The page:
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Black magic rituals have long been a regular fixture in horror movies, but few have tackled the subject with quite the same level of forensic detail as A Dark Song. Peppered with runic symbols, spooky spells and invocations to ancient gods, Irish writer-director Liam Gavin’s debut feature initially feels like a docudrama on occult rites, though it is ultimately more interested in the real-world horrors of grief and depression. Lightly woven with religious themes, this atmospheric two-hander was clearly made on a slender budget, but it succeeds in making a distinctly creepy chamber drama from familiar ingredients.
Screened last month at the London Film Festival, A Dark Song has many more stops booked on the genre-friendly fest circuit, starting with Denver this coming weekend. The presence of cult actor Steve Oram, best known for co-writing and co-starring in Ben Wheatley’s Sightseers, may give a minor boost to its niche appeal on big and small screen. XYZ have North American rights and will be handling U.S. sales at AFM later this week.
The setting is a ramshackle old house in the lonely, wind-scoured highlands of North Wales. Mentally fragile young mother Sophia (Catherine Walker) makes contact with gruff occult expert Joseph (Oram), offering him a hefty fee to perform a ritual that could put her in touch with her murdered son. A detoxing alcoholic with a grudge against humanity, Joseph is initially testy and dismissive, spurning Sophia’s offer after a fractious first meeting. But she persists, and these fellow damaged misfits make a pact to lock themselves inside the house for several months to work on the hard physical labor demanded by serious black magic. If their efforts are successful, Joseph cautions, they could summon “real angels, real demons.”
But A Dark Song is more concerned with psychological demons than the supernatural kind, and all the stronger for it. Cut off from the outside world in their remote rural retreat, Joseph and Sophia’s teacher-student relationship takes on an increasingly sadistic flavor which, perhaps inevitably, culminates in sexualized bullying. When all their candlelit rituals and blood-drinking spells fail to deliver results for months on end, each one blames the other and a bitter power struggle ensues.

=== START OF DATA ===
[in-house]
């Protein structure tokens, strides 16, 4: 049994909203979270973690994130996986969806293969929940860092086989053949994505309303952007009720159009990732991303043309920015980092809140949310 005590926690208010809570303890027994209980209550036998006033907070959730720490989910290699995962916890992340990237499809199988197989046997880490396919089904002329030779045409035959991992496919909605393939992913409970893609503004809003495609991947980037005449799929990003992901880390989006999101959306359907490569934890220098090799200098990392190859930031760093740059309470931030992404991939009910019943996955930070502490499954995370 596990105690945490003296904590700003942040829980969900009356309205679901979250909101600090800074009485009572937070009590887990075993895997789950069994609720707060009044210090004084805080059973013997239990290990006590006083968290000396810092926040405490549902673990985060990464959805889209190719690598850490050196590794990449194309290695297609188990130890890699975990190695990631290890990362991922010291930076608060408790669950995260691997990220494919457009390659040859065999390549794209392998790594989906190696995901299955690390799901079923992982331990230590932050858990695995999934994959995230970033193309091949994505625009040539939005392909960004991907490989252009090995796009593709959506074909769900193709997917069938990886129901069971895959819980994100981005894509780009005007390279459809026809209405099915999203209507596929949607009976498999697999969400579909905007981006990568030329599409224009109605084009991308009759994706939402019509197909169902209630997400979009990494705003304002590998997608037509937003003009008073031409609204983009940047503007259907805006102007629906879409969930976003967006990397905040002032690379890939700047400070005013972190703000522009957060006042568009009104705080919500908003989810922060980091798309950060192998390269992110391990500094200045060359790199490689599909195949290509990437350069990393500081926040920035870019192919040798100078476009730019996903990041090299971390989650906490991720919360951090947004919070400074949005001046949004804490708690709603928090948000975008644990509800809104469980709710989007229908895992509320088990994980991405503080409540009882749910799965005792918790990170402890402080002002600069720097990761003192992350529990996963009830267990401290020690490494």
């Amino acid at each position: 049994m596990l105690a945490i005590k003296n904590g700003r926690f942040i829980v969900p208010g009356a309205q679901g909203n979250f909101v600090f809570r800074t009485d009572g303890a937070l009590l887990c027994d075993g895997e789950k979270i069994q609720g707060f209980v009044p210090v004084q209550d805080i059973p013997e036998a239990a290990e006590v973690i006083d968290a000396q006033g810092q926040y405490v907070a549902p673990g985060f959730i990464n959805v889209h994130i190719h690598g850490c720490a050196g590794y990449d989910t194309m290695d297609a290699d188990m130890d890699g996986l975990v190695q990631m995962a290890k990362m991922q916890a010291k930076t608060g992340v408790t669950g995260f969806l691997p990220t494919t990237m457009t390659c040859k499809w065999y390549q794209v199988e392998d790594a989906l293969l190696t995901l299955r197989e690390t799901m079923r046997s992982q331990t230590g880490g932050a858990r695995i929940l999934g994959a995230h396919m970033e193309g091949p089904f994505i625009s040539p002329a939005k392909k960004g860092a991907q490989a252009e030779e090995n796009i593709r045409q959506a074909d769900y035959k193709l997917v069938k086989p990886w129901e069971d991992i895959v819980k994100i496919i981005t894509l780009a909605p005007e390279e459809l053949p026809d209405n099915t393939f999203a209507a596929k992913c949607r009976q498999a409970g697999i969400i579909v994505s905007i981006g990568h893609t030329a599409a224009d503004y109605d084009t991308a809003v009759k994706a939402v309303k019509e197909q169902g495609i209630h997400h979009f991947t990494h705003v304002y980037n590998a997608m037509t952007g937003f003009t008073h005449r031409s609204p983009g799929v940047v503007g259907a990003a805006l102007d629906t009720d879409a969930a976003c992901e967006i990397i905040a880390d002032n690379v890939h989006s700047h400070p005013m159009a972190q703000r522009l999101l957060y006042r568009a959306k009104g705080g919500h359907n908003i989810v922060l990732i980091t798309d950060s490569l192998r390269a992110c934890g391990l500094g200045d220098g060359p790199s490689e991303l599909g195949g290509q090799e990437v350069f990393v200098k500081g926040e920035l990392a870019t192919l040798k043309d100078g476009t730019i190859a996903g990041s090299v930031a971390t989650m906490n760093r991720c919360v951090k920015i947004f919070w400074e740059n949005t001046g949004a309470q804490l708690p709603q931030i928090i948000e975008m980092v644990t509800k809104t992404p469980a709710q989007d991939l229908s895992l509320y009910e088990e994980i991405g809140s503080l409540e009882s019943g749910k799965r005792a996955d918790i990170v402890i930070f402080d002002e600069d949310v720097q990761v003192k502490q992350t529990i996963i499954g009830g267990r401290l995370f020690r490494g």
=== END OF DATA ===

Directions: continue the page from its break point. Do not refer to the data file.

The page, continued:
Gavin keeps us guessing until the closing scenes. Even after the house begins to creak and slither with eerie apparitions, he drops teasing hints that the whole experiment could be a scam by Joseph, or even a hallucinatory vision inside Sophia’s unstable mind. When the nightmarish denouement eventually arrives, it feels less satisfying than the prickly human drama which preceded it. This is largely due to financial factors, as Gavin plainly lacks the visual effects budget to bring this hellish tableau vividly to life. But an agreeably audacious final twist comes out of the blue, elevating A Dark Song from pagan psycho-thriller to quasi-Biblical parable.
With its subtle allusions to creepy classics such as Nicolas Roeg’s Don’t Look Now and Stanley Kubrick’s The Shining, Gavin’s debut has aspirations beyond its reach. Even so, it is a classy effort throughout, from cinematographer Cathal Watters’ beautiful vistas of the rugged Welsh landscape to Ray Harman’s spare, brooding, dread-filled score. Oram’s typically sour, surly, slyly comic performance also grounds the plot in a grubby realism that serves its more fantastical elements well.
Venue: London Film Festival
Production companies: Samson Films, Tall Man Films
Cast: Steve Oram, Catherine Walker, Susan Loughnane
Director-screenwriter: Liam Gavin
Producers: David Collins, Cormac Fox, Tim Dennison
Cinematographer: Cathal Watters
Editor: Anna Maria O’Flanagan
Music: Ray Harman
Sales company: XYZ Films
Not rated, 99 minutes
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